Don't go to bed with Gilda

Rita Hayworth suffered when she lost her identity to that of the femme fatale she played in her most famous film, Gilda. Living a lie is contagious. Jim Carroll warns of the corrosive effects of artifice in professional relationships.

Don't go to bed with Gilda

Poor Rita Hayworth. A world-famous film star and the GIs’ favourite pin-up in the 1940s, she struggled throughout her life to be understood as the person she really was. 

Born Margarita Cansino, Columbia Studios suppressed her Spanish heritage. They dyed her hair red, raised her hairline by electrolysis, changed her name, overdubbed her singing voice and locked her into a restrictive contract.

As Rita Hayworth, she made some truly marvellous movies. Only Angels Have Wings, The Strawberry Blonde and The Lady from Shanghai are all certified classics. She is best remembered for her role as the eponymous femme fatale in Gilda.

The defining moment in Gilda is Hayworth’s seductive performance of the song Put the Blame on Mame. Swaggering across the stage in a tight silk dress, ruffling her long red locks, Gilda removes a black opera glove and, all over the world, jaws drop.

After Gilda, Hayworth was marketed as a sex symbol and dubbed "the Love Goddess". The problem was that in private Hayworth was quiet, introvert and shy. She resented the merchandising, the marketing, the falsehood. She resented having her image painted on to an atomic bomb. But it was too late.

What’s more, she was also unlucky in love. Married and divorced five times, she consistently attracted the wrong type of man. She once famously lamented: "Men go to bed with Gilda but wake up with me."

Poor Rita. From the mid-1950s, the studio turned to less troublesome stars, TV was in the ascendant and the parts gradually dried up. She struggled with alcohol and Alzheimer’s disease until her death in 1987, aged 68.

There’s a lesson to be learned from Rita Hayworth. Most businesses inevitably endeavour to mould people to their own purpose. Companies shape their employees to fit established precedents, to fill certain roles. Welcome to the machine.

And when young hopefuls join a business, they want to fit in; they want to succeed. They are often happy to model themselves on pre-existing archetypes. They’re prepared to forego their true selves for success; to sacrifice means for ends. But however successful a personality change or character compromise in the short term, artifice never pays off in the long term. The price of pretence is sorrow.

There’s always been a good deal of contrivance and artifice around creative businesses. Affectation and the ersatz have walked hand-in-hand with salesmanship and persuasion. We have sold aspiration and dreams to our colleagues and clients, as well as to our consumers. But we should be mindful that artifice can corrode our relationships and undermine our company culture. Because living a lie is contagious.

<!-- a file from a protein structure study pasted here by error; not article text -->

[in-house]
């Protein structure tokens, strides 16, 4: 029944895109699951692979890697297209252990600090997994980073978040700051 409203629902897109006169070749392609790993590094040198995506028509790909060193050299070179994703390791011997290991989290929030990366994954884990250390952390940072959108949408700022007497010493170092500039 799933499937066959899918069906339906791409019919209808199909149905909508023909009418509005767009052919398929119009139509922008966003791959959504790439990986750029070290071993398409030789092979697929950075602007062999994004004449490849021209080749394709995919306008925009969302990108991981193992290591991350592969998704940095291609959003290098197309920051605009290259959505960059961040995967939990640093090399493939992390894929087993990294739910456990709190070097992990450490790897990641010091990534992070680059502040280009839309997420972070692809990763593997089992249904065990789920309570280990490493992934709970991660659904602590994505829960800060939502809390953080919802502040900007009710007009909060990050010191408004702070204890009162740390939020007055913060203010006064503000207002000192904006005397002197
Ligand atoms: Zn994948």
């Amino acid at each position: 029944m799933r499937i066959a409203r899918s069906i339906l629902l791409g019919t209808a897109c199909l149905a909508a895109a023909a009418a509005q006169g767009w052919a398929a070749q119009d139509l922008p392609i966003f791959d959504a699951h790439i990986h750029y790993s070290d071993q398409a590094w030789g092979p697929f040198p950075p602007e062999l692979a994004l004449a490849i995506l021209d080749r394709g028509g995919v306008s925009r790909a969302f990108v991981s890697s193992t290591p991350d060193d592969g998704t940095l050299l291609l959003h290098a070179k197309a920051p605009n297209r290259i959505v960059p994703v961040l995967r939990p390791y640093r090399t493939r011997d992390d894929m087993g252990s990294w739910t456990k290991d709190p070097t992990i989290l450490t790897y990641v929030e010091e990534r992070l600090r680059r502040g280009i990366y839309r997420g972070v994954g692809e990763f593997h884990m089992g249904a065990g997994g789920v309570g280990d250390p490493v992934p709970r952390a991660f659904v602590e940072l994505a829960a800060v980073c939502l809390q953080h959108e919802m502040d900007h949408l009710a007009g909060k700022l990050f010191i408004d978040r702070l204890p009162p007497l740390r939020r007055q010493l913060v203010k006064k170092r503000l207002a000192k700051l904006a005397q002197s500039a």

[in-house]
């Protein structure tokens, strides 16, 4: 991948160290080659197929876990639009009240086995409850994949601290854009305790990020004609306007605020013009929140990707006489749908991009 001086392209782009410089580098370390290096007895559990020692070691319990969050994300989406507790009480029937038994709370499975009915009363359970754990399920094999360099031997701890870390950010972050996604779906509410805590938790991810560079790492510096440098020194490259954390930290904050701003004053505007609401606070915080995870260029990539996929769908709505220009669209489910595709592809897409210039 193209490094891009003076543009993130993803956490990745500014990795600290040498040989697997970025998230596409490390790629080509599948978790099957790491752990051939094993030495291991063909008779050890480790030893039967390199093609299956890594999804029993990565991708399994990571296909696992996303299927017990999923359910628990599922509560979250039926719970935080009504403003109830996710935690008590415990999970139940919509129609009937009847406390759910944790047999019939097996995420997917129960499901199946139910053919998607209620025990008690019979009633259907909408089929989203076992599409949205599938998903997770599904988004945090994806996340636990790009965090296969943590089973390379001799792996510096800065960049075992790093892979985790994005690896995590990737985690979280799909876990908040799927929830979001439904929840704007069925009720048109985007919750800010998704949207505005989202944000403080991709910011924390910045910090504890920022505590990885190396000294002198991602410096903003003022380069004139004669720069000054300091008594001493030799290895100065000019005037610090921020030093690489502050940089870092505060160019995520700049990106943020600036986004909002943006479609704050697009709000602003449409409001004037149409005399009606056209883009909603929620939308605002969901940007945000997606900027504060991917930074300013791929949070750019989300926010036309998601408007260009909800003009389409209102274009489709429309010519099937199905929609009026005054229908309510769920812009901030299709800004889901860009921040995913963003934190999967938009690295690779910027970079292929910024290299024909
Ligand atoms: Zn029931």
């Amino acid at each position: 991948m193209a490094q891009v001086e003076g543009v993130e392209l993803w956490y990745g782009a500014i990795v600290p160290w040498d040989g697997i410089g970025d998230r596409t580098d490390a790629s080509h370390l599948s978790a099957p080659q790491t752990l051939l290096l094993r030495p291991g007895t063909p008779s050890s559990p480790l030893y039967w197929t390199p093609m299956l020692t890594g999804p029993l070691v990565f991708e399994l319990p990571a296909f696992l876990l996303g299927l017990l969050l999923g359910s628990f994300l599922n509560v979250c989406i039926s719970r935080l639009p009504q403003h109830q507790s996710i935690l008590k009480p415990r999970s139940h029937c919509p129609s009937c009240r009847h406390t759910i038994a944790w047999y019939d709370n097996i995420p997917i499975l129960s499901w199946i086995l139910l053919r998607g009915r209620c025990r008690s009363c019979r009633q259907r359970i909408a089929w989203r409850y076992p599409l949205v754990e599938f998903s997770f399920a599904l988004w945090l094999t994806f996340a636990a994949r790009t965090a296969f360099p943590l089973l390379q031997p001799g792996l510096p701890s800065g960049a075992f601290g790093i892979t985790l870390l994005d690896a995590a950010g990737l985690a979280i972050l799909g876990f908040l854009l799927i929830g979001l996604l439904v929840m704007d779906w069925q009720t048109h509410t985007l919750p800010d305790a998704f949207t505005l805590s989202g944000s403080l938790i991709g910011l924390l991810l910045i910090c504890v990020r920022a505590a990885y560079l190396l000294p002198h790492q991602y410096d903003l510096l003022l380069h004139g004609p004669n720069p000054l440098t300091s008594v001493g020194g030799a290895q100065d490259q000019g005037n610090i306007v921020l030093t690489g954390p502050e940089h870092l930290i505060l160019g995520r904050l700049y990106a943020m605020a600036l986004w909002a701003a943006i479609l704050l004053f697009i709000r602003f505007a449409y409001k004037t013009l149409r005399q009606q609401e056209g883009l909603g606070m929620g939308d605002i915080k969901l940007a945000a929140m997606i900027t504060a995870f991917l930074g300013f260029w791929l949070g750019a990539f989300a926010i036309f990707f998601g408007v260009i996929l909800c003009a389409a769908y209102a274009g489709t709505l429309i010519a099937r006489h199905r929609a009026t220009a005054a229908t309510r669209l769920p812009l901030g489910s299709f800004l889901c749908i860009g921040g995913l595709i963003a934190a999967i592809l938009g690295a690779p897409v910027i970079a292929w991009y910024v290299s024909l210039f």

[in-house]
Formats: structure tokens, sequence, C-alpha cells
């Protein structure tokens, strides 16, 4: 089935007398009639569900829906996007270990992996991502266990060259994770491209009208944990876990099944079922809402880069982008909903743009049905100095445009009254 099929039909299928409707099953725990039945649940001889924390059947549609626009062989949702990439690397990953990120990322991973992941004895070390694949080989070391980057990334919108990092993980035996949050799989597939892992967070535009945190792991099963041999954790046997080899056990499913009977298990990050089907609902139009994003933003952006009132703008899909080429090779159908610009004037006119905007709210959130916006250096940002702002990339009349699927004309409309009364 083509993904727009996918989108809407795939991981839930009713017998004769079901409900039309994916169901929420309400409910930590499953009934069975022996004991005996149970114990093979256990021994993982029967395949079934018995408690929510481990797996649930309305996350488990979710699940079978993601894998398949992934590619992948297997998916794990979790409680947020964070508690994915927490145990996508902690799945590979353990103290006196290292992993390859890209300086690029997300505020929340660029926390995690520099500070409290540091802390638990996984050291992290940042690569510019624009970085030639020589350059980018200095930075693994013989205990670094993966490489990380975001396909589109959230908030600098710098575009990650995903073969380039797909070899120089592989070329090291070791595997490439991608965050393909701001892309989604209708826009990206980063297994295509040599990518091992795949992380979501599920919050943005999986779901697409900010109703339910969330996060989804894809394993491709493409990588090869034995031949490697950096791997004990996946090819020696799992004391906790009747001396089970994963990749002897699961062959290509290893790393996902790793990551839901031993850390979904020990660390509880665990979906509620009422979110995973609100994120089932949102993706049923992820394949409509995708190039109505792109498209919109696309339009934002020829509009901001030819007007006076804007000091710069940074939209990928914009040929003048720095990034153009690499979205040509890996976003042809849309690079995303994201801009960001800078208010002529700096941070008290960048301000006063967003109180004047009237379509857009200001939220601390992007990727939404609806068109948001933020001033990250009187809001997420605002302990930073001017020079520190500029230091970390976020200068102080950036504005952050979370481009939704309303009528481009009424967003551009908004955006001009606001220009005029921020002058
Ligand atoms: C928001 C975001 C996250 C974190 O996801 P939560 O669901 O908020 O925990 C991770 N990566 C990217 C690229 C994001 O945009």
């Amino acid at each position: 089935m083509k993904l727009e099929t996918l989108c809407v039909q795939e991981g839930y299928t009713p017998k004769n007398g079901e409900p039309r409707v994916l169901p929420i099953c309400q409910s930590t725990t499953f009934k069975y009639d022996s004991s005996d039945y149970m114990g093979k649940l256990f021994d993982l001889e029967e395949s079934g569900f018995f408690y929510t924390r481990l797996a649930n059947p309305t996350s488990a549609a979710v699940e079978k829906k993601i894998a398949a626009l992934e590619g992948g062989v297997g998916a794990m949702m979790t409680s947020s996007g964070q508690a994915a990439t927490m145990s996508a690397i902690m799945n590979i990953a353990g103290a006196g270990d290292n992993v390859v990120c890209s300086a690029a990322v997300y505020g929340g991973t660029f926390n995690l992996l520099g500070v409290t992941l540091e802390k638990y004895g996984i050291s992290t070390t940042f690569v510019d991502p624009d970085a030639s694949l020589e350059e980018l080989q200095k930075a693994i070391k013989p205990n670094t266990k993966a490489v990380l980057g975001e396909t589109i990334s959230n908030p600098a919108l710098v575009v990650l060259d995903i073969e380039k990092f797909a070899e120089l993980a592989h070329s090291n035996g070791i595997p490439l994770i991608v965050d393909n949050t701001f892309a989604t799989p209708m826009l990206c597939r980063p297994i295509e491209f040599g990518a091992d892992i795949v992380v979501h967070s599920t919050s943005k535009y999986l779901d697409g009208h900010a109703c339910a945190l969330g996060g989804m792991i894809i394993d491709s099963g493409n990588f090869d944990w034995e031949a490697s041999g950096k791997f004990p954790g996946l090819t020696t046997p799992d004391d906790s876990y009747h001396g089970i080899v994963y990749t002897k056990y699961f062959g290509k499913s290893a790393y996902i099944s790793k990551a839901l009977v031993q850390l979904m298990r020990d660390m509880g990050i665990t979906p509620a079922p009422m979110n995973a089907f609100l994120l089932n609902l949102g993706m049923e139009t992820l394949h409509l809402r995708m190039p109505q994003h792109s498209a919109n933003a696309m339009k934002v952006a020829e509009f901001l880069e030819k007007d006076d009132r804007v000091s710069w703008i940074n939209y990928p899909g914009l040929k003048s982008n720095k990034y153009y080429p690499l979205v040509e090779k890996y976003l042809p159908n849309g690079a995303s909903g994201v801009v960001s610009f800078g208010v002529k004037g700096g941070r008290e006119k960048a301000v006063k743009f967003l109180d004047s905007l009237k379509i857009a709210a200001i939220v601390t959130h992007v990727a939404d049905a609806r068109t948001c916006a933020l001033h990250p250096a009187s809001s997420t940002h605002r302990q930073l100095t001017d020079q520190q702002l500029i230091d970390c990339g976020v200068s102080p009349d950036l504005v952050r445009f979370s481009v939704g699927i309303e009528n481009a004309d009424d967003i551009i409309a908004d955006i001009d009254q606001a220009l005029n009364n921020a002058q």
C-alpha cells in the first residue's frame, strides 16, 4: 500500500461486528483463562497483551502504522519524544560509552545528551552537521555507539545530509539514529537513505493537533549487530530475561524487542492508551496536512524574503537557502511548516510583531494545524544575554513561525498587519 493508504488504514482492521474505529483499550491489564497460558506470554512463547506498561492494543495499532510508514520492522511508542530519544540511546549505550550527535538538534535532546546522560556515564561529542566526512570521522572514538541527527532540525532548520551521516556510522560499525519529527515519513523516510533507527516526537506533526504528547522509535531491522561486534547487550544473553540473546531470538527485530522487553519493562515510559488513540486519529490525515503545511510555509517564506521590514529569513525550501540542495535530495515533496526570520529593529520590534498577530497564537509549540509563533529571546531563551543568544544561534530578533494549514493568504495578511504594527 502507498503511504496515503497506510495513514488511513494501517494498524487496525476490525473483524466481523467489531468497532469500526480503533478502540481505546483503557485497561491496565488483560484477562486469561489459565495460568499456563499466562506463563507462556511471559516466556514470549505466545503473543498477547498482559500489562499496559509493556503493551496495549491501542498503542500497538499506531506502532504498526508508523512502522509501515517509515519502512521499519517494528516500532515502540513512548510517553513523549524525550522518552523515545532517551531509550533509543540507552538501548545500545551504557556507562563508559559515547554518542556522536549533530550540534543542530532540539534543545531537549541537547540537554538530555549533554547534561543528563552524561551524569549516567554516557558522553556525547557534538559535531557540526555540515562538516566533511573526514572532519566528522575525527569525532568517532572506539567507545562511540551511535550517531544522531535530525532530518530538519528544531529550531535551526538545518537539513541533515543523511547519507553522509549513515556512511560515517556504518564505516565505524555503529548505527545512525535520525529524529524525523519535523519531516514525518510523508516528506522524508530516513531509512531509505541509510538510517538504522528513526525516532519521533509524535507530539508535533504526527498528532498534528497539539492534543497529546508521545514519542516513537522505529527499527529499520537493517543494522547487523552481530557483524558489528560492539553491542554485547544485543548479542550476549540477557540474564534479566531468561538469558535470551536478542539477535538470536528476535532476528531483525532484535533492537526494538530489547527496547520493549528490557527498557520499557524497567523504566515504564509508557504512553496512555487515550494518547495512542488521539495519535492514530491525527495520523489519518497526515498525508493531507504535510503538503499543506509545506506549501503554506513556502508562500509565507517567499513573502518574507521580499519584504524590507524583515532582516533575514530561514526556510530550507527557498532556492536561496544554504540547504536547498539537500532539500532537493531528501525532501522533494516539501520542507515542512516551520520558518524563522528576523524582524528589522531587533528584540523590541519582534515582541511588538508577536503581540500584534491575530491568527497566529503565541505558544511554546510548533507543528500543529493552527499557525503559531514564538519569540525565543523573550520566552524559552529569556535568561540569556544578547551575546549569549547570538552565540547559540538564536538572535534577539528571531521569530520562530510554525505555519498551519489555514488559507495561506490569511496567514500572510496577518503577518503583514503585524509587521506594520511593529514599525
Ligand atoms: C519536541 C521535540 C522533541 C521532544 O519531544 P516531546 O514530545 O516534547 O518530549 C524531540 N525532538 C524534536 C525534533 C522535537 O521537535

Sadly, over the course of my career, I observed our industry turn some good people bad, some nice people nasty. Weaker personalities seemed particularly susceptible. And there were a good number of clients who, having been seduced by a pitch process to "go to bed with Gilda", weren’t too happy with the partner they woke up with. 

Of course, authenticity has become an imperative for modern brands. Consumers are looking for transparency, unfiltered truth, the real deal. Similarly, authenticity should characterise our relationships with colleagues and clients; it should be a defining trait of our leaders. Progressive businesses must set aside the plastic smiles of yesteryear; the wooden handshakes and steely looks that for so long dominated our offices and conference rooms.

This is particularly necessary in creative commerce, where difference is the chief justification of premium; where competitive advantage is determined by human capital; where diversity of output is achieved by diversity of input. Because similarity begets similarity; difference begets difference.

Consumers are looking for the real deal. Similarly, authenticity should characterise our relationships with colleagues and clients

In Gilda, our heroine is endlessly sparring with her erstwhile partner, Johnny. They seem at the same time to love and loathe each other. Theirs is the very definition of an unhappy, dysfunctional relationship. The character says: "Hate is a very exciting emotion. Haven’t you noticed? Very exciting. I hate you too, Johnny. I hate you so much I think I’m going to die from it."

At the very end of the film, after no end of drama, the warring couple is reunited. They can set aside the bickering and role-playing, the artifice and self-destruction. Gilda looks mournfully towards her partner and says: "Johnny, let’s go. Let’s go home."

Jim Carroll is the former UK chairman of Bartle Bogle Hegarty